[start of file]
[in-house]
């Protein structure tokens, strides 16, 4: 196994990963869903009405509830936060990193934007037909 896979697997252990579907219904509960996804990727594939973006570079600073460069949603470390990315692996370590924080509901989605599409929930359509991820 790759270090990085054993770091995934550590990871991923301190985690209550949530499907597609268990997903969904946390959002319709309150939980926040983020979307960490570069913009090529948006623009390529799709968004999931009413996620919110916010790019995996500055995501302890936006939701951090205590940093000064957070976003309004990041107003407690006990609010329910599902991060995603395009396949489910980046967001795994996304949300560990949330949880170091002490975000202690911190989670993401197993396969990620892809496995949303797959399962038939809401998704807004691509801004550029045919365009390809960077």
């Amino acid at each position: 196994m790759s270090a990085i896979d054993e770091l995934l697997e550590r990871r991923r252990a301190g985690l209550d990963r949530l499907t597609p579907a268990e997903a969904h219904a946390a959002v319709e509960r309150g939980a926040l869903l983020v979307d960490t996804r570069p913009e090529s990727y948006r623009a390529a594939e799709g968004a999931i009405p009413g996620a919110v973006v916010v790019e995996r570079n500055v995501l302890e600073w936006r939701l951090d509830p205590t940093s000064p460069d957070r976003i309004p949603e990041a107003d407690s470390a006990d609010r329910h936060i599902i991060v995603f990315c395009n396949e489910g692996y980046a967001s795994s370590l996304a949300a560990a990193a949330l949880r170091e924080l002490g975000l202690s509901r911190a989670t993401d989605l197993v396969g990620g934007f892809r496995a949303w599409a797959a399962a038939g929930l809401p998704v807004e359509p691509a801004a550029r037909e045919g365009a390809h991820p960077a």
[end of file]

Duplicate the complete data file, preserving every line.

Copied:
[in-house]
């Protein structure tokens, strides 16, 4: 196994990963869903009405509830936060990193934007037909 896979697997252990579907219904509960996804990727594939973006570079600073460069949603470390990315692996370590924080509901989605599409929930359509991820 790759270090990085054993770091995934550590990871991923301190985690209550949530499907597609268990997903969904946390959002319709309150939980926040983020979307960490570069913009090529948006623009390529799709968004999931009413996620919110916010790019995996500055995501302890936006939701951090205590940093000064957070976003309004990041107003407690006990609010329910599902991060995603395009396949489910980046967001795994996304949300560990949330949880170091002490975000202690911190989670993401197993396969990620892809496995949303797959399962038939809401998704807004691509801004550029045919365009390809960077």
């Amino acid at each position: 196994m790759s270090a990085i896979d054993e770091l995934l697997e550590r990871r991923r252990a301190g985690l209550d990963r949530l499907t597609p579907a268990e997903a969904h219904a946390a959002v319709e509960r309150g939980a926040l869903l983020v979307d960490t996804r570069p913009e090529s990727y948006r623009a390529a594939e799709g968004a999931i009405p009413g996620a919110v973006v916010v790019e995996r570079n500055v995501l302890e600073w936006r939701l951090d509830p205590t940093s000064p460069d957070r976003i309004p949603e990041a107003d407690s470390a006990d609010r329910h936060i599902i991060v995603f990315c395009n396949e489910g692996y980046a967001s795994s370590l996304a949300a560990a990193a949330l949880r170091e924080l002490g975000l202690s509901r911190a989670t993401d989605l197993v396969g990620g934007f892809r496995a949303w599409a797959a399962a038939g929930l809401p998704v807004e359509p691509a801004a550029r037909e045919g365009a390809h991820p960077a």